An Englishman had the right to marry a courtesan, calamitously impersonate petty officials, vomit at table, indulge as much solitary vice as he pleased, and spend as much cash as he liked.

Think lunatic asylum and the words will instantly conjure up an image of a Victorian institution with mad-doctors and deranged patients in straight-jackets. This book, pieced together from correspondence and court reports of the time, tells the story of how the asylums got their image today. Mad-doctors indeed, this was just what Victorians called doctors who dealt with the mentally ill; they were also referred to as alienists. Neither term elicits confidence of the profession from a modern mind-set.

I found the subject matter fascinating however it did get a little repetitive. Each chapter deals with a case study, most of which share some similarities, and the writing is quite dense. Yet the historical detail, and unwillingness of Sarah Wise to embroider the truth with modern sensibilities, drives home that fact is stranger than fiction. Some of these plots would be laughed at in a modern day novel, yet these cases did actually happen.

It does dispel the myth that Victorian women were more likely to be locked away than men. Figures are actually quite even between the sexes. One of the cases does highlight how the female plight was given more coverage in the press, with one victim making the most of her publicity skills to further the feminist cause. Fiction writers found a female lunatic was much more popular with their readers than a man wrongly confined. Yes, hysteria was coined to refer to “excitable” women but men were at greater risk of being locked away for their money.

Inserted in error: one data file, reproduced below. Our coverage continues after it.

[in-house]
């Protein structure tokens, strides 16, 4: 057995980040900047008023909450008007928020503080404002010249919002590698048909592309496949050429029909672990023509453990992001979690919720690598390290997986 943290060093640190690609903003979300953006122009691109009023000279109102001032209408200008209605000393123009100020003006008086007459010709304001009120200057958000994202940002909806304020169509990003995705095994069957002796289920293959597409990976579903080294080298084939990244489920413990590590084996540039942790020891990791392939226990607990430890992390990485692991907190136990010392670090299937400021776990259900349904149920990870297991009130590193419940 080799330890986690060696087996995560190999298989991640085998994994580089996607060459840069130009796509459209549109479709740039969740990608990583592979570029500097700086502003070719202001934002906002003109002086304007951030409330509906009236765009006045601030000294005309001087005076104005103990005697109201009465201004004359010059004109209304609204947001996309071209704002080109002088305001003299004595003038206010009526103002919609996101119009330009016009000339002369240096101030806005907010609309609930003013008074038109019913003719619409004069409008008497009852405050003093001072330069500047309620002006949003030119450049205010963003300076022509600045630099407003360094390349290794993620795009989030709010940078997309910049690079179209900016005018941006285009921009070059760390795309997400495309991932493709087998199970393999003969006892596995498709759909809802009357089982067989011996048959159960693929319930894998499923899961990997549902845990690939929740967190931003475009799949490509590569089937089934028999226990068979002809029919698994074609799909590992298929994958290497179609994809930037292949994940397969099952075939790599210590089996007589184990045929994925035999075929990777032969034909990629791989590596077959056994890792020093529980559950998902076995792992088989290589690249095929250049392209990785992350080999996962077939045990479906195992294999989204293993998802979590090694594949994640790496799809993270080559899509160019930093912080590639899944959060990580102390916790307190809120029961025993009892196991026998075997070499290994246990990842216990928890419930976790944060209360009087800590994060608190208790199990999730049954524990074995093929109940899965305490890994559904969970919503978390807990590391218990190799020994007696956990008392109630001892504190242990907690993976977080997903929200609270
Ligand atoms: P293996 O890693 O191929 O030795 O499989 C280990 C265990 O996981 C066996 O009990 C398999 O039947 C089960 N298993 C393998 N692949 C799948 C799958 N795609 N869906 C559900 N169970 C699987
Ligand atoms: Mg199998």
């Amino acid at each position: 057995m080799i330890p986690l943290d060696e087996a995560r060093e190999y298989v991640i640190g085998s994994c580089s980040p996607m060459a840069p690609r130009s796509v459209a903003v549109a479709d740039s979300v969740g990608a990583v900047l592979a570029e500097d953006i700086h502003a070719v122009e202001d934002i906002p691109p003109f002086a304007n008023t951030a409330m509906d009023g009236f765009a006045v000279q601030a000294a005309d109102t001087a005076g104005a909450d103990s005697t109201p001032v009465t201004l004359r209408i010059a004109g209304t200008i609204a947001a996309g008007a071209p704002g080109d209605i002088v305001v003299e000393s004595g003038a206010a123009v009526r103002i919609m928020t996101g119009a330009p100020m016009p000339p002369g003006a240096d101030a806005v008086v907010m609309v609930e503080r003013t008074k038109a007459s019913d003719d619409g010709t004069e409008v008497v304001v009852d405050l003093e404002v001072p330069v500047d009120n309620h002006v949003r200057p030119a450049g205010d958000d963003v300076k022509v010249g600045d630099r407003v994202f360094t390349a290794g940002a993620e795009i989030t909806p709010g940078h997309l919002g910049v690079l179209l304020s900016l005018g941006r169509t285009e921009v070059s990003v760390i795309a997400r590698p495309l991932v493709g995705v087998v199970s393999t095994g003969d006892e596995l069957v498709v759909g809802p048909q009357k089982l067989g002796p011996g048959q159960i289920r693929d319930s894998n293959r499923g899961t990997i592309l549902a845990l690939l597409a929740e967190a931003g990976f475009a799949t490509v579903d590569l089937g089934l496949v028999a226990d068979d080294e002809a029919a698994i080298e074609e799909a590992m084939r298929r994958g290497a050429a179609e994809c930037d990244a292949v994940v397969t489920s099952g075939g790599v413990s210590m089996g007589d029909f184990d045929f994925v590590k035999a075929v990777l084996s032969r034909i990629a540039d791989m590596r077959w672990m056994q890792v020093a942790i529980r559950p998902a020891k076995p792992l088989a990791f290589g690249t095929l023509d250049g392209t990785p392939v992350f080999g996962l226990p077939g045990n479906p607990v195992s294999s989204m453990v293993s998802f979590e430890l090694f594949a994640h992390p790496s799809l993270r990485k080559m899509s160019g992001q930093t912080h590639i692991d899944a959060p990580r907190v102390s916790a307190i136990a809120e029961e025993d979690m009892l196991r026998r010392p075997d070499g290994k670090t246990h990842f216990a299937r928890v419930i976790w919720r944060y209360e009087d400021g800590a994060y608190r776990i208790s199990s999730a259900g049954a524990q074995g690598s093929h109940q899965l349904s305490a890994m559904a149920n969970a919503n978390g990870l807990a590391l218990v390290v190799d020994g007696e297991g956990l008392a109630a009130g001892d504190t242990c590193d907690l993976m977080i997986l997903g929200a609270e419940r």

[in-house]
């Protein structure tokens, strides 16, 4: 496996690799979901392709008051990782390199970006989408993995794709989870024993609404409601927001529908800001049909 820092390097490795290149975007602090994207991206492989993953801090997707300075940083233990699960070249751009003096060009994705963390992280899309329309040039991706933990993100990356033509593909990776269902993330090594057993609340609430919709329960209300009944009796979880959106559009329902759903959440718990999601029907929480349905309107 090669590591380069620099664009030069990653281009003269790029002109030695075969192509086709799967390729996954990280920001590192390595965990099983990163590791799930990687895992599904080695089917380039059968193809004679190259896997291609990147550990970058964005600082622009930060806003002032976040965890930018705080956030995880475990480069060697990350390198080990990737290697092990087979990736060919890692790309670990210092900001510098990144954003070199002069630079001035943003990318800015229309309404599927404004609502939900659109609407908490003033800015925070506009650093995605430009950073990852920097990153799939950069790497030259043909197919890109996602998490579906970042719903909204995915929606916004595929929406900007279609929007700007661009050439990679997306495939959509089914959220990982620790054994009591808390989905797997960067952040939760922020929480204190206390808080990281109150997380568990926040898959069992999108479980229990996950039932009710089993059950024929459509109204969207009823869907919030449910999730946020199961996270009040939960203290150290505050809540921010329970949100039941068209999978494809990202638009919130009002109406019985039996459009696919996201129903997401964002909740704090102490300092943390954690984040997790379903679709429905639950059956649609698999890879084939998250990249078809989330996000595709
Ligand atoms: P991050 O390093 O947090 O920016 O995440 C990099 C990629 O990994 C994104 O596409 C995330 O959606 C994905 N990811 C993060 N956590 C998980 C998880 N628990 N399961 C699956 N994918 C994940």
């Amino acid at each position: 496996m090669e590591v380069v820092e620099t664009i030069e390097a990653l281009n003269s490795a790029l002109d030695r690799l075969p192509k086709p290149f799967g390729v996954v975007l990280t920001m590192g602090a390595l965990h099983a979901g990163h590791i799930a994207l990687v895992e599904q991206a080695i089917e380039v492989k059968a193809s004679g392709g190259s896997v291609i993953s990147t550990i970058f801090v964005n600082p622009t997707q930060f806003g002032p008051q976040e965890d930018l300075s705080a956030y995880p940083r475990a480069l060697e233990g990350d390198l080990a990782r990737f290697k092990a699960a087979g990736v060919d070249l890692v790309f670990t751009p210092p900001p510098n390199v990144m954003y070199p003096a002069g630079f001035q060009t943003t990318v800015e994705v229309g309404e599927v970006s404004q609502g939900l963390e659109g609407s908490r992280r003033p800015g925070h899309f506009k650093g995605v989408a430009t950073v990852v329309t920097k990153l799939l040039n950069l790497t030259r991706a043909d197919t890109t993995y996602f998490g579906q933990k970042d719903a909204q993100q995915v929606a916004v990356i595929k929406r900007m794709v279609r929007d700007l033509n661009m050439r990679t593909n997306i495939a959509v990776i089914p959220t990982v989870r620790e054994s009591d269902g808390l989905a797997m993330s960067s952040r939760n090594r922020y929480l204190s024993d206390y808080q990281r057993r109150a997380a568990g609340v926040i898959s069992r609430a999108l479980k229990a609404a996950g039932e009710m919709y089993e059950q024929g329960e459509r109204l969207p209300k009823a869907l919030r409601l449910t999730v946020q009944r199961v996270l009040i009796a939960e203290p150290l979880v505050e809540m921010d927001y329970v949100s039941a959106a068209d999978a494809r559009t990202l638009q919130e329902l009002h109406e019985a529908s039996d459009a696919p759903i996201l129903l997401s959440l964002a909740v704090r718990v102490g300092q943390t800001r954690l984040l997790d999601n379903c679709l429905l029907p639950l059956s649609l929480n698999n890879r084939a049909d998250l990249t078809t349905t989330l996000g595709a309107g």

The reoccurring theme from both the male and female cases was the fact that the family were after something and the easiest way to get it was to declare their relative insane. There was huge injustice in these cases, where wrongful incarceration was charged to the victims’ accounts. The law just wasn’t on the accused side. Whilst there is a huge list of things that you could be declared insane for doing, it seemed they were usually just an excuse.

It was morally right, argued Conolly, that society be helped to become more pleasant and more decent by the removal of its upsetting and disgusting elements and those who did not know right from wrong.

There was one case that stood out as different to me, the case where a mother was trying to free her daughters from what I can only call a cult. The lunacy laws were her only tool and I felt sympathy for her. They might have had the right to believe in whatever religious nonsense they liked but there was a distinct whiff of brainwashing to it. It’s probably still a grey-area in law, when does something go from harmless to needing state intervention?

The cases are in roughly chronological order and they do show how public and legal attitudes shifted over the years. There’s also a few places which refer to them literature of the time, most prominently Jane Eyre and The Woman in White and Charles Dickens crops up repeatedly in his role as journalist, publisher and friend to many of the men involved. It seems Victorian society was a small world indeed.

Some of it is uncomfortable reading. It it wasn’t bad enough to have your liberty taken away, many also had their dignity removed. Whilst some mad-doctors believed a nice, calming stay in the country away from family would help matters, many also believed in restraint and punishment. I would recommend this as research for anyone using a Victorian asylum in their writing, although I think reading it in one go for entertainment isn’t such a good idea.

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Book Source: Purchased